Working Photographer looks at the turbulent world of editorial photography through the eyes of someone been working at it for forty years -- and hopes to stay active for a lot longer. A quarter of a century at National Geographic has taught me to stay nimble and keep growing. That's what this blog is about.
Don't get me wrong. Shooting aerials is great fun, even if I make it sound like hard work.
It's a new world when you get up there. Textbook geology (dry as dust in the classroom) leaps to fascinating life. Intricate patterns of human life reveal themselves magically. And the borders and boundaries of our world lay out plainly before our eyes. I never get tired of it. For all of the precautions and caveats of my previous post on shooting aerials, let me make this clear: it's worth it.
Not all the time, not for every situation, and most of all, not without reason. I'm not one for taking pictures just because they look nice. I'm a believer in working pictures.
And in Cornwall, where I shot this picture out on the ancient lands of the Penwith peninsula, I had a job to do. I needed to show two things. First the ancient patterns of the Celtic fields, laid out with the "hedges" so common in the Cornish landscape. A hedge is (to us) a dry stone fence that comes – over the centuries – to be covered with wildflowers. Some of them are two thousand years old and are protected by British law as part of the national heritage.
Second I wanted to show how the farms lay close by the sea, bounded by the rugged Cornish coast where high cliffs protect snug little beaches unknown to all but the locals. And in a magazine layout (this was for National Geographic Traveler) I need to do it all in one picture. There's not time or space to spread this little narrative over several pictures as you might do in a slide show. No, it needs to be quick and simple.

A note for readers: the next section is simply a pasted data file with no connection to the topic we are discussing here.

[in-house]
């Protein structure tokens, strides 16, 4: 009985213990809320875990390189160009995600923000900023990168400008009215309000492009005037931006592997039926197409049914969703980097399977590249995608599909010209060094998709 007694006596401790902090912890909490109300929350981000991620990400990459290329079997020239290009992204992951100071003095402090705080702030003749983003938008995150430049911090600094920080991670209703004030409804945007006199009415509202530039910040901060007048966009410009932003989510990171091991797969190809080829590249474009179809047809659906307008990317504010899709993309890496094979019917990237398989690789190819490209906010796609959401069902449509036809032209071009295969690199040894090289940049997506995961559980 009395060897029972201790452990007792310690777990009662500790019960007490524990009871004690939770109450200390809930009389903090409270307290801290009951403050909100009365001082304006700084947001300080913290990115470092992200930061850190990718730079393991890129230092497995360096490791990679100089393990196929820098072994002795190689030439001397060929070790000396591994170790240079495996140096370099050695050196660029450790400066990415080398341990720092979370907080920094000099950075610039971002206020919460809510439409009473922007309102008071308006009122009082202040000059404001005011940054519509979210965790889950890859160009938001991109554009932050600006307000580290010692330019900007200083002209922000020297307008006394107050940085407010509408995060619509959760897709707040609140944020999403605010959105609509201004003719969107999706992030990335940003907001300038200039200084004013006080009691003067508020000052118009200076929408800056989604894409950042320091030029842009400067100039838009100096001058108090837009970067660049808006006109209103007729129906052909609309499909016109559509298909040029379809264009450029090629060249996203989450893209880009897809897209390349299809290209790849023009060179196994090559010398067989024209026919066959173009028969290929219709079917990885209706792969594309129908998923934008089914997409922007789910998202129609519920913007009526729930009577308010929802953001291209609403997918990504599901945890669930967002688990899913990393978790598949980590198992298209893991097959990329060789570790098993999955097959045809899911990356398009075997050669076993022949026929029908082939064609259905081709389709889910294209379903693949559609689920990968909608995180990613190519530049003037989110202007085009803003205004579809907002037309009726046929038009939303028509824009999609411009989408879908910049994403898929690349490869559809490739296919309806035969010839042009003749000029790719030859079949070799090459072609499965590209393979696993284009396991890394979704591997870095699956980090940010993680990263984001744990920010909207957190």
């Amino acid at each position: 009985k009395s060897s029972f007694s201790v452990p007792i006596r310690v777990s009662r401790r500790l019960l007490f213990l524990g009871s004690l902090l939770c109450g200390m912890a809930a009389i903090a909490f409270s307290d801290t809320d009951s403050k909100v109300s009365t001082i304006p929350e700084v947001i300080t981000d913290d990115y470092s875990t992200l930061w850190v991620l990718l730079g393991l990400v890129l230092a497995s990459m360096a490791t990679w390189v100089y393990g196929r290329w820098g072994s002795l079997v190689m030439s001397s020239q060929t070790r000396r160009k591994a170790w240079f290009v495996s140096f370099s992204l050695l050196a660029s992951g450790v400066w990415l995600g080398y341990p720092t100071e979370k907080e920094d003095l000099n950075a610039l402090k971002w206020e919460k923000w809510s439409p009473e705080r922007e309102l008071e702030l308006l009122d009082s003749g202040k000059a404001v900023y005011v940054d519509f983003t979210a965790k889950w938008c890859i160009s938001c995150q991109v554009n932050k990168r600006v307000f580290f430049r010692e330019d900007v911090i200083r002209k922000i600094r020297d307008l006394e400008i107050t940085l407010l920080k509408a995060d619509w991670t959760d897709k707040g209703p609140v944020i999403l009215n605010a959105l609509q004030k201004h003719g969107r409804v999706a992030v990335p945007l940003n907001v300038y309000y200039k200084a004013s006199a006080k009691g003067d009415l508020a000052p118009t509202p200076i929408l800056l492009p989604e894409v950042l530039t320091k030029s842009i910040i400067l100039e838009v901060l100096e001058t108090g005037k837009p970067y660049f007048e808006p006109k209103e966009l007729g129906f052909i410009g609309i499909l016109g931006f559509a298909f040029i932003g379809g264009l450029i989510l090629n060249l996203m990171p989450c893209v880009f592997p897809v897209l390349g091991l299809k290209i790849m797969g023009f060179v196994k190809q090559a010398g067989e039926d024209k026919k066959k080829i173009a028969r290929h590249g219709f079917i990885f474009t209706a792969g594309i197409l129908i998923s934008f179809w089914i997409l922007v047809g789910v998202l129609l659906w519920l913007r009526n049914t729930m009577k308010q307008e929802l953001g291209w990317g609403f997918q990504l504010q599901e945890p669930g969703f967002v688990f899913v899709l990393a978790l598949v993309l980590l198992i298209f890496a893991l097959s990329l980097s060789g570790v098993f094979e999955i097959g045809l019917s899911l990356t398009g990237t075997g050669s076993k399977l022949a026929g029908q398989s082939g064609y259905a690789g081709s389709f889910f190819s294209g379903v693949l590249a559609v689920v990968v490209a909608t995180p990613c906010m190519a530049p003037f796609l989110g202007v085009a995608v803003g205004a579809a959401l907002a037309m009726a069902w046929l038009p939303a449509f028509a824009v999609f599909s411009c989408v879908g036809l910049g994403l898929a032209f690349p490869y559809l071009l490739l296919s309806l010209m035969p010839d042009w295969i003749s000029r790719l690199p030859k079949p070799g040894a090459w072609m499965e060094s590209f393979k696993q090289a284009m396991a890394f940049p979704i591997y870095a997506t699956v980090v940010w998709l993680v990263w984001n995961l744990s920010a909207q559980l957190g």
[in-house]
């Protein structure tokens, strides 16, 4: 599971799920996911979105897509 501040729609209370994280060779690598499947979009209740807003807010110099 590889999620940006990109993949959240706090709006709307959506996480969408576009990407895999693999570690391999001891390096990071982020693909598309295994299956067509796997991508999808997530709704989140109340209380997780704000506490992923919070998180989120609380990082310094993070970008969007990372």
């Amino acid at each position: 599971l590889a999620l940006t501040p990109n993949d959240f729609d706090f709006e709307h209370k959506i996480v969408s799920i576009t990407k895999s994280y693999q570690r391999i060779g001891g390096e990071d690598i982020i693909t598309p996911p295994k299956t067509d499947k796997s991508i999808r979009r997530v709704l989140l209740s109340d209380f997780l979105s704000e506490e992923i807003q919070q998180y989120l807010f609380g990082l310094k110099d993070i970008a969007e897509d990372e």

This situation was pretty much made for an aerial photograph. I was lucky enough to find a plane down at the Lands End aerodrome and within fifteen minutes of popping into the air I saw the picture I needed. I could have spent days looking for the right vantage point (and never have found it.) So even on a cost basis, this was a bargain.
And with this picture in hand I could concentrate on other important pictures, like looking for the perfect pub (and the perfect pint.)
Thanks to an alert from Jed (in New Zealand, I believe) I hear that the good folks at Carina Software are making the Sky Voyager app for the iPhone available FREE! All in honor of the 40th anniversary of Apollo 11's landing on the moon. Nice idea and a great gesture. Get it quick. It's just for July 20.
Or, you could just wait until July 21 and pay them for a nice piece of software and feel good about it. Either way it's something to feel good about. Thanks Carina Software.
I got an email from Penglaz the other day. Penglaz is the horse in this picture, in case you didn't know.
Actually it wasn't from Penglaz himself. It was from Mrs. Penglaz, his wife. (Not their actual names, of course. Penglaz is a Celtic Obby 'Oss and his actual identity is something of a state secret down in Penzance, Cornwall where I shot this picture.)
Mrs. Penglaz had been trying to find me ever since I shot this picture for National Geographic as part of our coverage of the Celtic Realm. The horse skull is a truly ancient Celtic symbol of rebirth and the Obby 'Oss is equally ancient. Up the coast at Padstow the Oss comes out on May Day as he has for, perhaps, 1500 years. A living piece of antiquity in the here and now.
Photographing Penglaz that night was no piece of cake. It was midnight when he stormed out of the darkness to run amok through the Golowan Festival band and those assembled to parade through the streets of Penzance. It was dark. So I had to adopt several procedures that I hoped would work.